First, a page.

Negative interest rates turn reality upside-down in a different way: a lender pays the borrower to use his money. Such lunacy can only exist in the bizarro world of central banks and artificial currency creation. Interest rates express the amount of risk and the value of time, so a negative interest rate says: “The risk is zero and time is worth less than nothing.” Negative interest rates were openly declared by the Japanese central bank and some European banks, but any interest rate which is less than the rate at which prices increase is effectively negative.
The creation of scrip, that is inflating the money supply, is really a hidden form of taxation. Each iteration of this process reduces the value of the notes already in circulation. Hence in the 1960s an ordinary working man could buy a house with a ten-year mortgage; his wife did not need to work. Now, both man and wife must work and commit to a 25 or 30-year mortgage. While we have wondrous new amenities like mobile phones, the internet, big screens and a countless number of TV channels, our actual wealth has fallen.
Neither is the creation of money confined to central banks. Even high street banks routinely create credit in the system known as fractional reserve banking. In this, typically 10% of a bank’s deposits are held in reserve while the other 90% is issued as interest-bearing loans. The 90% loaned will shortly find its way back to a bank, and that bank will itself only keep 10% in reserve. After only six iterations of this, a bank has been able to make loans of five-fold the original deposit. The only way to avoid this circular system is to borrow money from a bank and store it, for example under a mattress. The fractional reserve system relies on the depositors not all asking for their money back at the same time, which is why a bank run is so disastrous: it is not that the money is tied up in property or other illiquid assets, the secret is that the money does not exist at all.
For hundreds of years in Britain usury was forbidden by the Church. The original definition of usury is making money from money, which is what interest is. Money is not a good, it is a measure. But distorting the measure has such great advantages that the temptation to do so is overwhelming. Today usury is rampant and practically every word of importance has had its meaning corrupted. In addition to public debt there are insolvent pension funds and massive private debts such as corporate bonds. Calls, puts and all manner of derivative trades are made in a highly leveraged financial system. Several quadrillion (1015) dollars exist in derivative contracts, much of it apparently on Deutsche Bank’s books.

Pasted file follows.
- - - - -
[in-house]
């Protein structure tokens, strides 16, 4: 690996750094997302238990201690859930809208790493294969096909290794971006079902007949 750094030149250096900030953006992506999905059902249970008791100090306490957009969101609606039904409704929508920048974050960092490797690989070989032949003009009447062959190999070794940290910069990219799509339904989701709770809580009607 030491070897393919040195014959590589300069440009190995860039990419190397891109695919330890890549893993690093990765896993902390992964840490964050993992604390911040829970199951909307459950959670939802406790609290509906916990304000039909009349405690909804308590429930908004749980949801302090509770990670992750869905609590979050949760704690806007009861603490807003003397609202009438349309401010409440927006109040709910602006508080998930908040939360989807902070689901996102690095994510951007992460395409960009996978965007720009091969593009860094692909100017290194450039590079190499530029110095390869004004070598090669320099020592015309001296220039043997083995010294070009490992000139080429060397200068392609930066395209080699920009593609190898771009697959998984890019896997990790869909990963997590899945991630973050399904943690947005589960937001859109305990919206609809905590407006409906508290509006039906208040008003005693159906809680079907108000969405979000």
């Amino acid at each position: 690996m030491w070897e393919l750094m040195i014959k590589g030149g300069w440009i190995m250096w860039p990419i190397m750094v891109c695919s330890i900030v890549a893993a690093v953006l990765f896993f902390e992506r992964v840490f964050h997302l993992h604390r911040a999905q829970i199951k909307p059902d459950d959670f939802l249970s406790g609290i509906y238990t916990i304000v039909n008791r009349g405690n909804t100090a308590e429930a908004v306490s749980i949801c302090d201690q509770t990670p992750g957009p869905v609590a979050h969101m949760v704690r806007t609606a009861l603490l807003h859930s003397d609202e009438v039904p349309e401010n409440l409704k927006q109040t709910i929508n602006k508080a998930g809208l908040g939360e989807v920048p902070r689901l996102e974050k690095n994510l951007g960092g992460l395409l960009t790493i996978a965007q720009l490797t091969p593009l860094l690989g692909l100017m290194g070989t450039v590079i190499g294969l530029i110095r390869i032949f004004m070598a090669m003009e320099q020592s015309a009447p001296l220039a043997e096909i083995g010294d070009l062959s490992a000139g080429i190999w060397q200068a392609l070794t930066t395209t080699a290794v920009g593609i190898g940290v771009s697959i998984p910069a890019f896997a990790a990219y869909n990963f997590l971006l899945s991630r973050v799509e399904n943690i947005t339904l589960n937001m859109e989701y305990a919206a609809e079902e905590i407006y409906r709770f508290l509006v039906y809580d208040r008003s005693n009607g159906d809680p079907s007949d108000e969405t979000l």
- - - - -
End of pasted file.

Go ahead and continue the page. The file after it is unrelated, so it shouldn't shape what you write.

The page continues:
This situation is unsustainable; while it is possible to conjure fiat currency out of thin air, it is not possible to create wealth out of nothing. Wealth so produced is as notional as the “money” which purchased it. Sooner or later the bill will come due.
In past times the conditions which led to hyper-inflation were limited to one country at a time. France, Germany, the US, Argentina and Zimbabwe have all experienced financial upheaval at one time. In the present day however, the conditions which give rise to hyper-inflation are occurring simultaneously all over the world. Many countries are engaged in a ‘race to the bottom’ as they seek to exploit the advantages of creating currency while it retains some value. For example, the Swiss central bank bought 5% of Apple Corp., which it achieved simply by creating Swiss Francs for that purpose.
Additionally, any significant failure could start a domino effect and cause the entire financial system to crumble. Proponents of sound money are astonished that this unsustainable state of affairs has lasted as long as it has, but there are ‘plunge protection schemes’ and all manner of manipulations taking place behind the scenes to keep the financial system limping along. Salient among these is artificially low interest rates. The normal means of arresting an inflationary spiral is to raise interest rates, as Paul Volker did during the Reagan years, but the debts are now so huge that a significant increase in interest rates would lead to mass bankruptcy.
We have been conditioned by a steady diet of Hollywood disaster films to think of collapse as a momentous affair, following a critical event such an asteroid hitting the earth or a volcano erupting. It is certainly true that crisis can occur suddenly, but some events do not feature daring heroics and dramatic adventures for a thrilling ninety-minute cinema show. One famous wag described going bankrupt: “Slowly at first, then all of a sudden.” Financial collapse is likely to be less of an event than a process, and that process is already underway.
* Scrip describes subscription receipts, provisional or supplementary certificates issued to existing shareholders. On the basis that we are shareholders in our nation’s wealth, the definition stands.